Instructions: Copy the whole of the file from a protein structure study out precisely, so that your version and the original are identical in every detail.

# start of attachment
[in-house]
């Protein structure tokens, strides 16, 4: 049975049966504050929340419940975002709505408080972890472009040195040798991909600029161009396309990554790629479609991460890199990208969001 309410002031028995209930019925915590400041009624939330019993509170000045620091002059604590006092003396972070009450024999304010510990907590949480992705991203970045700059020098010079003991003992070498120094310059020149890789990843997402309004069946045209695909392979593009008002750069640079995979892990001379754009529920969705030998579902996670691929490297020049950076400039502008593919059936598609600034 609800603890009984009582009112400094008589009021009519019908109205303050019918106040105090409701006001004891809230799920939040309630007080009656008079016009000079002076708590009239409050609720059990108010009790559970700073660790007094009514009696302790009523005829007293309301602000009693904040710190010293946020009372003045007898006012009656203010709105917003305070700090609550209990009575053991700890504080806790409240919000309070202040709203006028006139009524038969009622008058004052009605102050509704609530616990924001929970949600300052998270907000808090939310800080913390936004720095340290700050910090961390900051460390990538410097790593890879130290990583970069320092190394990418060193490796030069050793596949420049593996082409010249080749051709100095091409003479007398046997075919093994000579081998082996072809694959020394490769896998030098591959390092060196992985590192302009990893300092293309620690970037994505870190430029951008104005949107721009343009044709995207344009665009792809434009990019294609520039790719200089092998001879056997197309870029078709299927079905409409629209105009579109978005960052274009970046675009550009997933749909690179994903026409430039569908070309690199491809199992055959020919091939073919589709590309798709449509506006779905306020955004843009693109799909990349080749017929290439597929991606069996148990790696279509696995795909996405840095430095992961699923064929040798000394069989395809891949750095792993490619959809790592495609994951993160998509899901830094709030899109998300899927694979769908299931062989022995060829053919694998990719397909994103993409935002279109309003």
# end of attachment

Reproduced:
[in-house]
């Protein structure tokens, strides 16, 4: 049975049966504050929340419940975002709505408080972890472009040195040798991909600029161009396309990554790629479609991460890199990208969001 309410002031028995209930019925915590400041009624939330019993509170000045620091002059604590006092003396972070009450024999304010510990907590949480992705991203970045700059020098010079003991003992070498120094310059020149890789990843997402309004069946045209695909392979593009008002750069640079995979892990001379754009529920969705030998579902996670691929490297020049950076400039502008593919059936598609600034 609800603890009984009582009112400094008589009021009519019908109205303050019918106040105090409701006001004891809230799920939040309630007080009656008079016009000079002076708590009239409050609720059990108010009790559970700073660790007094009514009696302790009523005829007293309301602000009693904040710190010293946020009372003045007898006012009656203010709105917003305070700090609550209990009575053991700890504080806790409240919000309070202040709203006028006139009524038969009622008058004052009605102050509704609530616990924001929970949600300052998270907000808090939310800080913390936004720095340290700050910090961390900051460390990538410097790593890879130290990583970069320092190394990418060193490796030069050793596949420049593996082409010249080749051709100095091409003479007398046997075919093994000579081998082996072809694959020394490769896998030098591959390092060196992985590192302009990893300092293309620690970037994505870190430029951008104005949107721009343009044709995207344009665009792809434009990019294609520039790719200089092998001879056997197309870029078709299927079905409409629209105009579109978005960052274009970046675009550009997933749909690179994903026409430039569908070309690199491809199992055959020919091939073919589709590309798709449509506006779905306020955004843009693109799909990349080749017929290439597929991606069996148990790696279509696995795909996405840095430095992961699923064929040798000394069989395809891949750095792993490619959809790592495609994951993160998509899901830094709030899109998300899927694979769908299931062989022995060829053919694998990719397909994103993409935002279109309003």